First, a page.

Iron is one of the most critical nutrients for runners. It makes red blood cells, which carry oxygen to your muscles; it’s like the gas to our aerobic engines. But some of us, particularly women runners, don’t get enough iron to keep up with our athletic body’s demands. Iron deficiency occurs when the body has low iron, and anemia occurs when the body has a low red blood cell count. Iron deficiency anemia occurs when a low red blood cell count is caused by low iron. Iron deficiency anemia is also the casually mentioned “brief medical mishap” in my intro post.
In 2013, I trained for the Country Music Half Marathon with a training group. I was slow and getting slower. I was fine to think of myself as “not a runner,” and I was okay to train with the slower pace groups. Motivation and consistency were yielding no performance results. After a while of this, some more experienced folks from my training group suggested I could be anemic, or at least mildly iron deficient. I dismissed their comments thinking I was only unfit, not physically ill. I thought I must be lazy. Surely running was hard because of some deficiency in my character and effort. If I were more disciplined, ran more and ate better, I would improve. All the while I battled fatigue and weakness.
Following the April half marathon, I continued Saturday morning group runs. One particular Saturday remains impressed on my mind, as the bucolic setting was all that kept me from misery. Legs and lungs struggled. The last mile, with its short, steep rises, finished me. I walked a lot. Another time I tried running on the treadmill, wondering if the summer heat was causing me to struggle. I kept slowing the pace. 10:30, 11:00, 11:30. I couldn’t find a pace slow enough to manage an easy jog. My heart pounded, muscles burned, and sweat poured. I felt so defeated. I remember feeling empty. Yet I persisted. The final straw was when I ran with a friend who had to do high knees and butt kicks to slow himself down enough to stay with me. Just short of the finish, I stopped fast and proclaimed, “That’s it. I’m done.”
Something was wrong.
At the doctor a couple of weeks later, I described the horrible treadmill run. I told her that in a climate-controlled environment at a pace barely above a brisk walk, an easy pace should feel comfortable. She insisted I just needed rest. No, I told her, something was wrong. “Would you like to do a full blood panel?” “Yes. Definitely.” She called my office that afternoon. My lab results had returned, and I was severely anemic with almost no iron in my blood. My ferritin, which in a normal runner should be 50-150, was 10. Ten! She immediately prescribed 1,000mg/day of iron supplement.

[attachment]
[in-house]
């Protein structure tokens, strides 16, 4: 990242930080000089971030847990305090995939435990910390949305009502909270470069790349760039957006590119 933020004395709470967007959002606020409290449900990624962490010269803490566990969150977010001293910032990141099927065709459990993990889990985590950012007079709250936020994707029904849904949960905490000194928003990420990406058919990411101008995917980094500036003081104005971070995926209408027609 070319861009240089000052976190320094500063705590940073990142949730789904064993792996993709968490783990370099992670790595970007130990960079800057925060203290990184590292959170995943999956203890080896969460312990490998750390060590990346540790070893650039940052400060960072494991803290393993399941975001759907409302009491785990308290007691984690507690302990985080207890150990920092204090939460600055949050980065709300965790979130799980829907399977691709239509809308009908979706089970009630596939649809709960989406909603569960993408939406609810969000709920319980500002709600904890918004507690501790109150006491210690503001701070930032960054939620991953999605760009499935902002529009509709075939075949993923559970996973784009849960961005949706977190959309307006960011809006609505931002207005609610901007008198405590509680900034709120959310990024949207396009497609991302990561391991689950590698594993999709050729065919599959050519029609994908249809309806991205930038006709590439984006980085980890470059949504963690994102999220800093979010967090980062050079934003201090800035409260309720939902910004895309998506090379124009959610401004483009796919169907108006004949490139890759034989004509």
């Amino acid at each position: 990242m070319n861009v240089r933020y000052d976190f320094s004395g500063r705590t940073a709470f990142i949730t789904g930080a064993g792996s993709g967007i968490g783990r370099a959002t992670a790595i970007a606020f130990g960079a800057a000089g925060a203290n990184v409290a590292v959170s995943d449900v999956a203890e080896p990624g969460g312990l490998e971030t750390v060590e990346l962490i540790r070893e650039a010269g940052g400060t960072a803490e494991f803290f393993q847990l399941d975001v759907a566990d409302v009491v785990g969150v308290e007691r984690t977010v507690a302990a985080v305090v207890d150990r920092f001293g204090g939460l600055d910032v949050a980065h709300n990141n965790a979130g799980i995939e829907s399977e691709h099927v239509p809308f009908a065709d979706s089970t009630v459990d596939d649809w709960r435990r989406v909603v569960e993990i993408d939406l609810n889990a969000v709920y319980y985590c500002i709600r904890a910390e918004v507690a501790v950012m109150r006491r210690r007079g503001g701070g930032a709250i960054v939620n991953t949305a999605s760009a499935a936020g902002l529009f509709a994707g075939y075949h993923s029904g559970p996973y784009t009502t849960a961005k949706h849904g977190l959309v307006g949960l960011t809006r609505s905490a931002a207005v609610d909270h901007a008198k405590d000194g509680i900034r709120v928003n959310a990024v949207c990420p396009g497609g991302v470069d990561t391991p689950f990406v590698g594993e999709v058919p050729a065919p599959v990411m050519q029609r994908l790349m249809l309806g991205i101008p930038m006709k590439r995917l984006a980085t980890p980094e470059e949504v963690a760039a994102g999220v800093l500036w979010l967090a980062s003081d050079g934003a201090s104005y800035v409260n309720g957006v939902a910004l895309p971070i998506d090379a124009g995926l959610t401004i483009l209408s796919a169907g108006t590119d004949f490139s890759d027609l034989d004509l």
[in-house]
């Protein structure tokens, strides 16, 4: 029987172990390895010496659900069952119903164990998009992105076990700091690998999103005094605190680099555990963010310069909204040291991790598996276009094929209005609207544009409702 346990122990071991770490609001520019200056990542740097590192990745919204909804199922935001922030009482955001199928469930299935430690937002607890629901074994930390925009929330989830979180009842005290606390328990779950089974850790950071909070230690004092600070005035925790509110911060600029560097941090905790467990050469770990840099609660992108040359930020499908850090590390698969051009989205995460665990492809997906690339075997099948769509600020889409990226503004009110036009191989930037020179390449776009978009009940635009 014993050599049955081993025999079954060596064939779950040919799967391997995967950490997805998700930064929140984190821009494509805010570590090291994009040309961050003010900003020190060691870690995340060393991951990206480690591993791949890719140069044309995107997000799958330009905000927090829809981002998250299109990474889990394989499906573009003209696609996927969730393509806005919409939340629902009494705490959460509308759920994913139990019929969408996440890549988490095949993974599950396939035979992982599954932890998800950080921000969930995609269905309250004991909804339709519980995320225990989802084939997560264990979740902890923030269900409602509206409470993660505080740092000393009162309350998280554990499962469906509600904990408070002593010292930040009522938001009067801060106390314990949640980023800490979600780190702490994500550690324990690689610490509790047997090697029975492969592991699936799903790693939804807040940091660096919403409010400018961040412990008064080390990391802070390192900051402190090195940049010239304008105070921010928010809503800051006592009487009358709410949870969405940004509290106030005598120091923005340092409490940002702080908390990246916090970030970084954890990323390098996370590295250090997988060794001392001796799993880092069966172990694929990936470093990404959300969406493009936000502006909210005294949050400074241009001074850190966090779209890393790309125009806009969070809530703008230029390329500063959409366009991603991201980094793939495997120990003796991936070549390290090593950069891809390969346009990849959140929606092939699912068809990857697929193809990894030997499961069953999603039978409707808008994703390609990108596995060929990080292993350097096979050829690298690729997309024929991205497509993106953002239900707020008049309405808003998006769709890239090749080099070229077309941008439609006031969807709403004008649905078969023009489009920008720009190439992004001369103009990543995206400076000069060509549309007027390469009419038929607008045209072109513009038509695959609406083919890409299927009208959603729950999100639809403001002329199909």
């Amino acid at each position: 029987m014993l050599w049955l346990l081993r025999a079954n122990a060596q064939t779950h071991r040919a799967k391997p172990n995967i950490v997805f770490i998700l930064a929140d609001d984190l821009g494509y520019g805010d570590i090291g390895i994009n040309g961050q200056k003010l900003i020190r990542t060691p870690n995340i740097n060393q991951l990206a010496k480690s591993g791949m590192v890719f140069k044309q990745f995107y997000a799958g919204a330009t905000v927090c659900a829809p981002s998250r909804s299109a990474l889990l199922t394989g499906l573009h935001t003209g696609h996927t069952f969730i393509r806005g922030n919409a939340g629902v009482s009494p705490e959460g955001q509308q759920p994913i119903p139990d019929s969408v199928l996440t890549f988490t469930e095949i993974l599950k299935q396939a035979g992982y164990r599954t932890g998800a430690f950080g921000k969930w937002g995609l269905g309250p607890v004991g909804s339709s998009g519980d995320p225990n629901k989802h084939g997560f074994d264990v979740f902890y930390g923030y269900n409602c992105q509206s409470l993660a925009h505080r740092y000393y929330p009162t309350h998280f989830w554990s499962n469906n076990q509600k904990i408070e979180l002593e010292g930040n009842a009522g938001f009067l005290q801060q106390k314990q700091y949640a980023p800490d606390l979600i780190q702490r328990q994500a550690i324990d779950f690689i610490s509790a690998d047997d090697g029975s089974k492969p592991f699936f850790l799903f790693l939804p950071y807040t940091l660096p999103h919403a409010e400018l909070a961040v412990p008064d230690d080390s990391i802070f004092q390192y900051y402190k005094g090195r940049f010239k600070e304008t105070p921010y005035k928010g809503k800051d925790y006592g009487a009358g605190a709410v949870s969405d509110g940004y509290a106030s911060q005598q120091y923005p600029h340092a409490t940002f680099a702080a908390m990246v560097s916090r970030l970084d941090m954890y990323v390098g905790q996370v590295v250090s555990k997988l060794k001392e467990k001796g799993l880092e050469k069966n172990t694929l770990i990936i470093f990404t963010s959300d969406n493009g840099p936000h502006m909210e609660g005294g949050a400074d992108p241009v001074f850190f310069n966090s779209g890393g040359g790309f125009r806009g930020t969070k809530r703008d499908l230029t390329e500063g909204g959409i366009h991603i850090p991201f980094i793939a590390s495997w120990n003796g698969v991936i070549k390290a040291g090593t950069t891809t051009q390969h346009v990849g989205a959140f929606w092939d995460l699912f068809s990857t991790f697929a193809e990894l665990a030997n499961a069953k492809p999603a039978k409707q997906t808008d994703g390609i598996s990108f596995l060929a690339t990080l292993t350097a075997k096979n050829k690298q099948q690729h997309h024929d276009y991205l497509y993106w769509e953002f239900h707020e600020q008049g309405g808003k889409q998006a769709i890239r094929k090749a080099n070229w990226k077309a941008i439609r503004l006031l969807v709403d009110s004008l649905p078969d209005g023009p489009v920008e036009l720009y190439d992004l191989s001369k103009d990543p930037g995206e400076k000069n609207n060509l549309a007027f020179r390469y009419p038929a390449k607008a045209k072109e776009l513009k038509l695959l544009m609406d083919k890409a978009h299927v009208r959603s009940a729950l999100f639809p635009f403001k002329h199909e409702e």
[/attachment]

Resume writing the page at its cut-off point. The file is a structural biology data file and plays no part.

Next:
I took the next month completely off to let the iron get into my system. I tested a couple treadmill runs, even eeking out a 6-miler, fueled mainly by pride. I spent a week in Haiti, where I led summer camp games for energetic kids. Not only did I not run, I didn’t think about running.
I returned to Tennessee after a few weeks off and built back gradually. I kept a wary eye on my Garmin, never wanting to go faster than 10:15-10:30. I feared reaching depletion before I made it back to the car. Then one Saturday, the day of the Tomato Fest, huge arts festival in East Nashville, I shed fear and tested myself. Running out 4 miles slow and steady in a favorite park, I ignored the watch and ran on feel coming back. I was in a zone, feeling myself strong and alive. I heard mile 7 beep at 9:30. My fastest mile ever! I stayed in that zone, allowing my mind and body to float over the familiar path back to the car. I finished with a 9-minute mile! I had run my fastest two miles ever at the end of a long run, returning from illness. What a victory. At Tomato Fest later that morning, I told every friend who would listen how happy I was.
A few weeks later I joined the Nooners, my beloved track group. One of the early workouts was mile repeats at Centennial Park. My first one was 8:30. I was ecstatic! The next two were 7:30. What?! This was blazing speed. I recalled all the times I stared at faster runners’ results. How did anyone run a pace that started with a number below 10? Much less 8? Lots of healthy people doing speed work, I would learn.
One thing I never did learn was the cause of my anemia. Yes, runners classically suffer from anemia or iron deficiency. According to one study, a little over half of us do. Somehow science concluded that red blood cells are damaged when the foot pounds the ground. I could not be more skeptical of that conclusion, on the sole, non-medical basis that it sounds bogus. Soccer players average 7 miles in a game. Are they all iron deficient? No. As far as I’m willing to believe, research hasn’t discovered the connection between running and iron deficiency. It’s a reality I live with, though, popping prescription supplements three times a day.
Thankfully, with my diagnosis, I learned to be kind to myself. I beat myself up for so long (I can trace the physical effects of anemia as far back as 2009); negative self-talk was ingrained. The thoughts in my head were brutal: you’re lazy, you’re self-indulgent, you don’t deserve success. I could go on. I cultivated a less critical view, because any number of factors—physical, environmental, and otherwise—are conspiring to defeat me.
Now, I’ll admit, I’m a work in progress. My mental and emotional rehabilitation are key features of my 5K training. At least I no longer have low iron as an obstacle to my goals!
Have you ever struggled with low iron or anemia? How did you know something was wrong?